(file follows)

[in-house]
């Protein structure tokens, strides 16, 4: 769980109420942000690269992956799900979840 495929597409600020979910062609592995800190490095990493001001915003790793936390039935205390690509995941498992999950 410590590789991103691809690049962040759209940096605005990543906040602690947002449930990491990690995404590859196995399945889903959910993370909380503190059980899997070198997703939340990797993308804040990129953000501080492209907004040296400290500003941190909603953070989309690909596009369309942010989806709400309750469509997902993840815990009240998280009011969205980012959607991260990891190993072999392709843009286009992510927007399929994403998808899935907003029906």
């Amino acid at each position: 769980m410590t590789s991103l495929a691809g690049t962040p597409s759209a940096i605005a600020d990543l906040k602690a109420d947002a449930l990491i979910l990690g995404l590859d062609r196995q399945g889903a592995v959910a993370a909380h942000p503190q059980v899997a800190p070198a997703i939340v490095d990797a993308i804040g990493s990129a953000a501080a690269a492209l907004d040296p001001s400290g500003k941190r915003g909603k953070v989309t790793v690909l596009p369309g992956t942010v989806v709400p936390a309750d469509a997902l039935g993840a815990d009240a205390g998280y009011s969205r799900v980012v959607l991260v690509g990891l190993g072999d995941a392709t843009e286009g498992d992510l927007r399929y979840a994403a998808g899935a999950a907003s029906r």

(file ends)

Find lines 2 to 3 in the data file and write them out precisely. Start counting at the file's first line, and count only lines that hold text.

């Protein structure tokens, strides 16, 4: 769980109420942000690269992956799900979840 495929597409600020979910062609592995800190490095990493001001915003790793936390039935205390690509995941498992999950 410590590789991103691809690049962040759209940096605005990543906040602690947002449930990491990690995404590859196995399945889903959910993370909380503190059980899997070198997703939340990797993308804040990129953000501080492209907004040296400290500003941190909603953070989309690909596009369309942010989806709400309750469509997902993840815990009240998280009011969205980012959607991260990891190993072999392709843009286009992510927007399929994403998808899935907003029906």
């Amino acid at each position: 769980m410590t590789s991103l495929a691809g690049t962040p597409s759209a940096i605005a600020d990543l906040k602690a109420d947002a449930l990491i979910l990690g995404l590859d062609r196995q399945g889903a592995v959910a993370a909380h942000p503190q059980v899997a800190p070198a997703i939340v490095d990797a993308i804040g990493s990129a953000a501080a690269a492209l907004d040296p001001s400290g500003k941190r915003g909603k953070v989309t790793v690909l596009p369309g992956t942010v989806v709400p936390a309750d469509a997902l039935g993840a815990d009240a205390g998280y009011s969205r799900v980012v959607l991260v690509g990891l190993g072999d995941a392709t843009e286009g498992d992510l927007r399929y979840a994403a998808g899935a999950a907003s029906r």